All dancers participating in the Parade are Brazilians. The attraction will also feature 20 songs especially recorded in Portuguese, in a studio in Los Angeles, so the audience at the site can better appreciate the parade.

Date: November 29, 2009 - (Sunday)

Location: Copacabana beach between Rua Joaquim Nabuco and Princesa Isabel

Parade begins: 9:00

Ending at: 10:30

Hey, if you live in the area and you have kids, this looks like a terrific FREE event!

Saturday, November 21, 2009

Does "I'll be there" mean "I'll be there?"

Last night I had a culture clash moment. I have to keep reminding myself that cultural mores are different in Brazil than in the United States. Even when that does not compute.

Last night I was hosting my boss for dinner. We had spoken several times during the week about the night. I had asked what she likes to eat. We decided on a time to get together. Usual stuff.

So I went about making it happen. In true qualidade de vida fashion I didn’t just go to the fish market to buy some fillets, I spent the day at the beach relaxing and soaking up the sun – then bought some totally fresh fish on the beach from a fisherman. (R$10 for 6 fish cleaned and filleted – amazing.)

[Not really my salad, but close.]

After an afternoon nap and refreshing shower I proceeded to prepare dinner: a picture-perfect steamed vegetable salad; rice to my satisfaction (while maybe others here would say it was not salty enough;) and an amazing baking dish brimming with a carnival of fish fillets, onions, mushrooms, green peppers and garlic. Super bom.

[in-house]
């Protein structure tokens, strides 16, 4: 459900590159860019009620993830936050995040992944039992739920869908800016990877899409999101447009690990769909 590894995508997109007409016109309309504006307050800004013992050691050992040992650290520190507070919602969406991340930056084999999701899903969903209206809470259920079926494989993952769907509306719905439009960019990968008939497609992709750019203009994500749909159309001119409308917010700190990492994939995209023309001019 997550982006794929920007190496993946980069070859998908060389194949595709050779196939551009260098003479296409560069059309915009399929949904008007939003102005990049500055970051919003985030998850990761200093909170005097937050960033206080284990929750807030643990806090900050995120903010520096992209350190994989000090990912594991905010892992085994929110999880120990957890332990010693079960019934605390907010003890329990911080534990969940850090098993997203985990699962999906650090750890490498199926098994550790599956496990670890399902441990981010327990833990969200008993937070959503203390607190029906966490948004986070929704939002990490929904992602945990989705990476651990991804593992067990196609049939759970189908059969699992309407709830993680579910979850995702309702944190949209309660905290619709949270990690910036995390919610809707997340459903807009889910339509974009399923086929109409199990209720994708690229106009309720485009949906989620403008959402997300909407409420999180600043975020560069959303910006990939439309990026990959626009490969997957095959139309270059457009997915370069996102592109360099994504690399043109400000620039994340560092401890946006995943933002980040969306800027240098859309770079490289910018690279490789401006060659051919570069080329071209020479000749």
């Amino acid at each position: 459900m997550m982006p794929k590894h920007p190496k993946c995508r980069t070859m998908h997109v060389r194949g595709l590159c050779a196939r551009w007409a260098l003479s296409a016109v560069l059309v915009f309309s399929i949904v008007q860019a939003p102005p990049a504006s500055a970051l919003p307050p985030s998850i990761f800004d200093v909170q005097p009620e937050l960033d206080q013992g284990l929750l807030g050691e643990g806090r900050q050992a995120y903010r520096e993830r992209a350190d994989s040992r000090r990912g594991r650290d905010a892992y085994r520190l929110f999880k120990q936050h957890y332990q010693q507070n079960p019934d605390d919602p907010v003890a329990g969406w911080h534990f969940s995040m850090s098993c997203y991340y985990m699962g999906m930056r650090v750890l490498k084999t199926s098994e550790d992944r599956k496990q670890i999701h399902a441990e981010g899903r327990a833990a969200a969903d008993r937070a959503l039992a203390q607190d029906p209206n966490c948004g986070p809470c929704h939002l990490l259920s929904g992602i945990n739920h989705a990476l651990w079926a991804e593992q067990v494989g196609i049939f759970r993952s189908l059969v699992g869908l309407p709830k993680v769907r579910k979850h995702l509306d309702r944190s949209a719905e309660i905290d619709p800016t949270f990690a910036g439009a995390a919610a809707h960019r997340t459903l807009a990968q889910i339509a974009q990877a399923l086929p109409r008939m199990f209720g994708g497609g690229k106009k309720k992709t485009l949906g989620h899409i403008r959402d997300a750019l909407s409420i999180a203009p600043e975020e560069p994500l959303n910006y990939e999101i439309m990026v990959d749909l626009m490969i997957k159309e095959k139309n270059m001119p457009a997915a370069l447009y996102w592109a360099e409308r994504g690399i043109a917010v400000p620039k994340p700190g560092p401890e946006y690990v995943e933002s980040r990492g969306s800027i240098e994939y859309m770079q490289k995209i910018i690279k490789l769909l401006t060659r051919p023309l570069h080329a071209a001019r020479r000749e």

I set the table and even dusted the coffee table and shelves by the television.

About 25 minutes before my guest/boss was to arrive the phone rang. (The Brazilians know what comes next.)

“Jim, I’m still trying to resolve a problem with my cell phone. I don’t think I can make it tonight. OK?”

“OK, fine, no problem.” I replied.

What’s up with that? With friends – I get it. But when I am hosting my boss for the first time you would think she knows this is not just pizza with the gang. Luckily I had not already opened the wine.

Oh well. Keep breathing. It’s no big deal, really. I got snagged by my expectations that then clashed with my boss’s sense of casual weekend flexibility.

So half of the beautiful, tasty and completely boneless fish went into my stomach – and the other half went to the refrigerator.

It’s all good. We fall down - we get up.

Friday, November 20, 2009

Today is another holiday

They just keep on comin'

I'm having my supervisor at FISK over for dinner. Long overdue. I asked if she likes fish and she does. So my plan is to spend the day at Itaipú beach and buy some fresh fish from a fisherman who will undoubtedly spread out his catch on the sand for sale.

When the sun gets to be too much I'll come home, take a nap, then get up and prepare dinner.

Ah... qualidade de vida indeed!

Thursday, November 19, 2009